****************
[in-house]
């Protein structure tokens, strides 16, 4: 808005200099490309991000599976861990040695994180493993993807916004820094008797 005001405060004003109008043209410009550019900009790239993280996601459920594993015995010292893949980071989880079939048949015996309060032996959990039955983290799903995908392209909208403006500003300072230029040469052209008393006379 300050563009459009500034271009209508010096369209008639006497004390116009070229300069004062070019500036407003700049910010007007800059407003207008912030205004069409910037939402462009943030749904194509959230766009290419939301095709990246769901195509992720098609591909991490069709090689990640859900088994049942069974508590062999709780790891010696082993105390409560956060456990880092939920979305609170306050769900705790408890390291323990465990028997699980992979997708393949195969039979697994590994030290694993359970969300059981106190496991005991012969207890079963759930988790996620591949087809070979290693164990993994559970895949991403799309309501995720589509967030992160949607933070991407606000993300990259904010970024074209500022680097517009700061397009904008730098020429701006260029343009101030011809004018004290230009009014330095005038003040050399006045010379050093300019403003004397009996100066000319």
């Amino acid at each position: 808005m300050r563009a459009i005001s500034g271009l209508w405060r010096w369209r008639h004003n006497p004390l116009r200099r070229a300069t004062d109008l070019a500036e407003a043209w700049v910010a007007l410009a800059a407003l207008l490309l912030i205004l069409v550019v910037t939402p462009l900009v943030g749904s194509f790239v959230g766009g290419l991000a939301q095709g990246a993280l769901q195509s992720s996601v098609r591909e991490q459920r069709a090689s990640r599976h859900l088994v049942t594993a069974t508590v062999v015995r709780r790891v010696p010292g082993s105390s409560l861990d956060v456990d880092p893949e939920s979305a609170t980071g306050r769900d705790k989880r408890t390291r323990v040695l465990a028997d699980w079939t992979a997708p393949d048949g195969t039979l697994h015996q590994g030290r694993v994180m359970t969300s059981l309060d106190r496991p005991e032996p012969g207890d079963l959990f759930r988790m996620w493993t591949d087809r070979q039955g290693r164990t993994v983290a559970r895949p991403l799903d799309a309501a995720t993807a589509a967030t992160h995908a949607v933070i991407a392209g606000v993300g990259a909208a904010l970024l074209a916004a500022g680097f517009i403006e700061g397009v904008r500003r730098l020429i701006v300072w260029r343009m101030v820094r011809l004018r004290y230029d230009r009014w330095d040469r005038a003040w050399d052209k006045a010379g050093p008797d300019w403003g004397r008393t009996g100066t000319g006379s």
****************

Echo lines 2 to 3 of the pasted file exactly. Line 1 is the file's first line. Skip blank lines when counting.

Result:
């Protein structure tokens, strides 16, 4: 808005200099490309991000599976861990040695994180493993993807916004820094008797 005001405060004003109008043209410009550019900009790239993280996601459920594993015995010292893949980071989880079939048949015996309060032996959990039955983290799903995908392209909208403006500003300072230029040469052209008393006379 300050563009459009500034271009209508010096369209008639006497004390116009070229300069004062070019500036407003700049910010007007800059407003207008912030205004069409910037939402462009943030749904194509959230766009290419939301095709990246769901195509992720098609591909991490069709090689990640859900088994049942069974508590062999709780790891010696082993105390409560956060456990880092939920979305609170306050769900705790408890390291323990465990028997699980992979997708393949195969039979697994590994030290694993359970969300059981106190496991005991012969207890079963759930988790996620591949087809070979290693164990993994559970895949991403799309309501995720589509967030992160949607933070991407606000993300990259904010970024074209500022680097517009700061397009904008730098020429701006260029343009101030011809004018004290230009009014330095005038003040050399006045010379050093300019403003004397009996100066000319």
């Amino acid at each position: 808005m300050r563009a459009i005001s500034g271009l209508w405060r010096w369209r008639h004003n006497p004390l116009r200099r070229a300069t004062d109008l070019a500036e407003a043209w700049v910010a007007l410009a800059a407003l207008l490309l912030i205004l069409v550019v910037t939402p462009l900009v943030g749904s194509f790239v959230g766009g290419l991000a939301q095709g990246a993280l769901q195509s992720s996601v098609r591909e991490q459920r069709a090689s990640r599976h859900l088994v049942t594993a069974t508590v062999v015995r709780r790891v010696p010292g082993s105390s409560l861990d956060v456990d880092p893949e939920s979305a609170t980071g306050r769900d705790k989880r408890t390291r323990v040695l465990a028997d699980w079939t992979a997708p393949d048949g195969t039979l697994h015996q590994g030290r694993v994180m359970t969300s059981l309060d106190r496991p005991e032996p012969g207890d079963l959990f759930r988790m996620w493993t591949d087809r070979q039955g290693r164990t993994v983290a559970r895949p991403l799903d799309a309501a995720t993807a589509a967030t992160h995908a949607v933070i991407a392209g606000v993300g990259a909208a904010l970024l074209a916004a500022g680097f517009i403006e700061g397009v904008r500003r730098l020429i701006v300072w260029r343009m101030v820094r011809l004018r004290y230029d230009r009014w330095d040469r005038a003040w050399d052209k006045a010379g050093p008797d300019w403003g004397r008393t009996g100066t000319g006379s």